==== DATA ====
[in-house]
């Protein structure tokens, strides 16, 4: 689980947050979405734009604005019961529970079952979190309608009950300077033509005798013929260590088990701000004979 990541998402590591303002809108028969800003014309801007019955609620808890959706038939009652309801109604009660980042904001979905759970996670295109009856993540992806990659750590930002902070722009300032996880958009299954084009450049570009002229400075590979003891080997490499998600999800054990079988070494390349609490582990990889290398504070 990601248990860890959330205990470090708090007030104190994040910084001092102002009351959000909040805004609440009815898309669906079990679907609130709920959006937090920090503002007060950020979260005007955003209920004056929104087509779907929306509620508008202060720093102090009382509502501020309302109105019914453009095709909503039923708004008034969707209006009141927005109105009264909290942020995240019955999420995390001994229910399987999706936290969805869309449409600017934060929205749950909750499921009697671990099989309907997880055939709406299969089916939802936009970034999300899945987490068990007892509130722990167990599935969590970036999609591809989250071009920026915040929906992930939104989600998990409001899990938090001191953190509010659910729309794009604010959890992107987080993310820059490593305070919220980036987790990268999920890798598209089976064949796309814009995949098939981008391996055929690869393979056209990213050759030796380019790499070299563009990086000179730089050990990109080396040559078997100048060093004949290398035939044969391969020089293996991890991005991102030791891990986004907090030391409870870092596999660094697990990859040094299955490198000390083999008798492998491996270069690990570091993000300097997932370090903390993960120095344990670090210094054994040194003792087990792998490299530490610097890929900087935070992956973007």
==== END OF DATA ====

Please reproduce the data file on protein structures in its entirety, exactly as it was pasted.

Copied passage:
[in-house]
């Protein structure tokens, strides 16, 4: 689980947050979405734009604005019961529970079952979190309608009950300077033509005798013929260590088990701000004979 990541998402590591303002809108028969800003014309801007019955609620808890959706038939009652309801109604009660980042904001979905759970996670295109009856993540992806990659750590930002902070722009300032996880958009299954084009450049570009002229400075590979003891080997490499998600999800054990079988070494390349609490582990990889290398504070 990601248990860890959330205990470090708090007030104190994040910084001092102002009351959000909040805004609440009815898309669906079990679907609130709920959006937090920090503002007060950020979260005007955003209920004056929104087509779907929306509620508008202060720093102090009382509502501020309302109105019914453009095709909503039923708004008034969707209006009141927005109105009264909290942020995240019955999420995390001994229910399987999706936290969805869309449409600017934060929205749950909750499921009697671990099989309907997880055939709406299969089916939802936009970034999300899945987490068990007892509130722990167990599935969590970036999609591809989250071009920026915040929906992930939104989600998990409001899990938090001191953190509010659910729309794009604010959890992107987080993310820059490593305070919220980036987790990268999920890798598209089976064949796309814009995949098939981008391996055929690869393979056209990213050759030796380019790499070299563009990086000179730089050990990109080396040559078997100048060093004949290398035939044969391969020089293996991890991005991102030791891990986004907090030391409870870092596999660094697990990859040094299955490198000390083999008798492998491996270069690990570091993000300097997932370090903390993960120095344990670090210094054994040194003792087990792998490299530490610097890929900087935070992956973007």